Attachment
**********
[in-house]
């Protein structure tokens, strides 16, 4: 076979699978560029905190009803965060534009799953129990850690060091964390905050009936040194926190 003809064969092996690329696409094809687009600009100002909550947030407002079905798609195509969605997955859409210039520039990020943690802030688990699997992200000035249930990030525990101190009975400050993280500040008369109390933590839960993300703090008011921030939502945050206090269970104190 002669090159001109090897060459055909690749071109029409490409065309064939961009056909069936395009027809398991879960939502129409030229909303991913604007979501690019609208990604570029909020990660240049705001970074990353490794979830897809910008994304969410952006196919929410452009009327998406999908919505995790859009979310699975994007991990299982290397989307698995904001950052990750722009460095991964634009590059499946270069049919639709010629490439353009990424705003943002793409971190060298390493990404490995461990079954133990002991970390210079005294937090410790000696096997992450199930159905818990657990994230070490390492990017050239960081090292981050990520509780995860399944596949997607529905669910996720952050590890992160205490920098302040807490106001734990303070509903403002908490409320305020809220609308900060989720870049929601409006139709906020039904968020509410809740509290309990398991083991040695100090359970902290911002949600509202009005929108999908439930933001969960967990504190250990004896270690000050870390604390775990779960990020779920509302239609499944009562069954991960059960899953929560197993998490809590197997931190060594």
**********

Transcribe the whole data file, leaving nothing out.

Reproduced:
[in-house]
């Protein structure tokens, strides 16, 4: 076979699978560029905190009803965060534009799953129990850690060091964390905050009936040194926190 003809064969092996690329696409094809687009600009100002909550947030407002079905798609195509969605997955859409210039520039990020943690802030688990699997992200000035249930990030525990101190009975400050993280500040008369109390933590839960993300703090008011921030939502945050206090269970104190 002669090159001109090897060459055909690749071109029409490409065309064939961009056909069936395009027809398991879960939502129409030229909303991913604007979501690019609208990604570029909020990660240049705001970074990353490794979830897809910008994304969410952006196919929410452009009327998406999908919505995790859009979310699975994007991990299982290397989307698995904001950052990750722009460095991964634009590059499946270069049919639709010629490439353009990424705003943002793409971190060298390493990404490995461990079954133990002991970390210079005294937090410790000696096997992450199930159905818990657990994230070490390492990017050239960081090292981050990520509780995860399944596949997607529905669910996720952050590890992160205490920098302040807490106001734990303070509903403002908490409320305020809220609308900060989720870049929601409006139709906020039904968020509410809740509290309990398991083991040695100090359970902290911002949600509202009005929108999908439930933001969960967990504190250990004896270690000050870390604390775990779960990020779920509302239609499944009562069954991960059960899953929560197993998490809590197997931190060594």